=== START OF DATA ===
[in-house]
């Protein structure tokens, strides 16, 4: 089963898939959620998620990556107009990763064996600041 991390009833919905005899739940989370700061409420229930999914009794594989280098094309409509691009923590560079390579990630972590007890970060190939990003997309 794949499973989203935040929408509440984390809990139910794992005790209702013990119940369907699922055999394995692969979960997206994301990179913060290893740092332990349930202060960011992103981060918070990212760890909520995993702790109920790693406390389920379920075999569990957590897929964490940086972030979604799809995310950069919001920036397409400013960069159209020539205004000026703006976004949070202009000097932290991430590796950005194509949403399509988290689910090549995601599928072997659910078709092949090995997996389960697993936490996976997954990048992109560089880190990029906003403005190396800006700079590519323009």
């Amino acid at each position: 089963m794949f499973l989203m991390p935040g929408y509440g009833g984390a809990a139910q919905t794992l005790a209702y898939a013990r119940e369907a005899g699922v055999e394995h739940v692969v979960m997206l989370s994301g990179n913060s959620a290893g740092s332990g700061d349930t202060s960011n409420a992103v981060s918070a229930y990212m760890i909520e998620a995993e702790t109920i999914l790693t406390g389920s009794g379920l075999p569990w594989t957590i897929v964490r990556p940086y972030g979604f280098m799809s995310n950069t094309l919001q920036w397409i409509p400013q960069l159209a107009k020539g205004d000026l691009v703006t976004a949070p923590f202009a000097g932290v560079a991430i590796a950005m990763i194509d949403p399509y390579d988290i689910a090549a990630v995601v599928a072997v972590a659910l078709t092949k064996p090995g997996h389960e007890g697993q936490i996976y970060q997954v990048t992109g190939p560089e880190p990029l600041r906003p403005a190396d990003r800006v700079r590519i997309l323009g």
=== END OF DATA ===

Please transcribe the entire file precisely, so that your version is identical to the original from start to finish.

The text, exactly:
[in-house]
């Protein structure tokens, strides 16, 4: 089963898939959620998620990556107009990763064996600041 991390009833919905005899739940989370700061409420229930999914009794594989280098094309409509691009923590560079390579990630972590007890970060190939990003997309 794949499973989203935040929408509440984390809990139910794992005790209702013990119940369907699922055999394995692969979960997206994301990179913060290893740092332990349930202060960011992103981060918070990212760890909520995993702790109920790693406390389920379920075999569990957590897929964490940086972030979604799809995310950069919001920036397409400013960069159209020539205004000026703006976004949070202009000097932290991430590796950005194509949403399509988290689910090549995601599928072997659910078709092949090995997996389960697993936490996976997954990048992109560089880190990029906003403005190396800006700079590519323009």
């Amino acid at each position: 089963m794949f499973l989203m991390p935040g929408y509440g009833g984390a809990a139910q919905t794992l005790a209702y898939a013990r119940e369907a005899g699922v055999e394995h739940v692969v979960m997206l989370s994301g990179n913060s959620a290893g740092s332990g700061d349930t202060s960011n409420a992103v981060s918070a229930y990212m760890i909520e998620a995993e702790t109920i999914l790693t406390g389920s009794g379920l075999p569990w594989t957590i897929v964490r990556p940086y972030g979604f280098m799809s995310n950069t094309l919001q920036w397409i409509p400013q960069l159209a107009k020539g205004d000026l691009v703006t976004a949070p923590f202009a000097g932290v560079a991430i590796a950005m990763i194509d949403p399509y390579d988290i689910a090549a990630v995601v599928a072997v972590a659910l078709t092949k064996p090995g997996h389960e007890g697993q936490i996976y970060q997954v990048t992109g190939p560089e880190p990029l600041r906003p403005a190396d990003r800006v700079r590519i997309l323009g």